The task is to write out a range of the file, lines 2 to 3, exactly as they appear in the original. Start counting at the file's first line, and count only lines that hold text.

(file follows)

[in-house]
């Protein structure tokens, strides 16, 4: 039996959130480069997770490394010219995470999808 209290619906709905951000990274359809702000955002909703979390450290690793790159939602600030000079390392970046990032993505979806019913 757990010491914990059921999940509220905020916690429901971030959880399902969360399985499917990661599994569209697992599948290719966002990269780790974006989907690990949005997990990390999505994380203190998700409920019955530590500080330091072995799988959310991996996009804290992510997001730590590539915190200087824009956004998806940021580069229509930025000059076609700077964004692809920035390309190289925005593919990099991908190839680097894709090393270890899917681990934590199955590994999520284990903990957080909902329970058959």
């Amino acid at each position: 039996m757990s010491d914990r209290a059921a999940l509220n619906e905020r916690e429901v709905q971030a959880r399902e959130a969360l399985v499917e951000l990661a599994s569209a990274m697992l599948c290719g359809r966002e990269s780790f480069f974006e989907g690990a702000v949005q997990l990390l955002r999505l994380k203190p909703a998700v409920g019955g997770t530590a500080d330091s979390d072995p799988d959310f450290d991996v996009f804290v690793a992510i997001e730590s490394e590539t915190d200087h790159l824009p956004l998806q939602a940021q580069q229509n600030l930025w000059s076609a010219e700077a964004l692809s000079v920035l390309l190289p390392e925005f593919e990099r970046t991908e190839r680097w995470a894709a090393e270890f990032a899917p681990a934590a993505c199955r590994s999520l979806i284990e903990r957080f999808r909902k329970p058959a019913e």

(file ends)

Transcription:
């Protein structure tokens, strides 16, 4: 039996959130480069997770490394010219995470999808 209290619906709905951000990274359809702000955002909703979390450290690793790159939602600030000079390392970046990032993505979806019913 757990010491914990059921999940509220905020916690429901971030959880399902969360399985499917990661599994569209697992599948290719966002990269780790974006989907690990949005997990990390999505994380203190998700409920019955530590500080330091072995799988959310991996996009804290992510997001730590590539915190200087824009956004998806940021580069229509930025000059076609700077964004692809920035390309190289925005593919990099991908190839680097894709090393270890899917681990934590199955590994999520284990903990957080909902329970058959």
């Amino acid at each position: 039996m757990s010491d914990r209290a059921a999940l509220n619906e905020r916690e429901v709905q971030a959880r399902e959130a969360l399985v499917e951000l990661a599994s569209a990274m697992l599948c290719g359809r966002e990269s780790f480069f974006e989907g690990a702000v949005q997990l990390l955002r999505l994380k203190p909703a998700v409920g019955g997770t530590a500080d330091s979390d072995p799988d959310f450290d991996v996009f804290v690793a992510i997001e730590s490394e590539t915190d200087h790159l824009p956004l998806q939602a940021q580069q229509n600030l930025w000059s076609a010219e700077a964004l692809s000079v920035l390309l190289p390392e925005f593919e990099r970046t991908e190839r680097w995470a894709a090393e270890f990032a899917p681990a934590a993505c199955r590994s999520l979806i284990e903990r957080f999808r909902k329970p058959a019913e």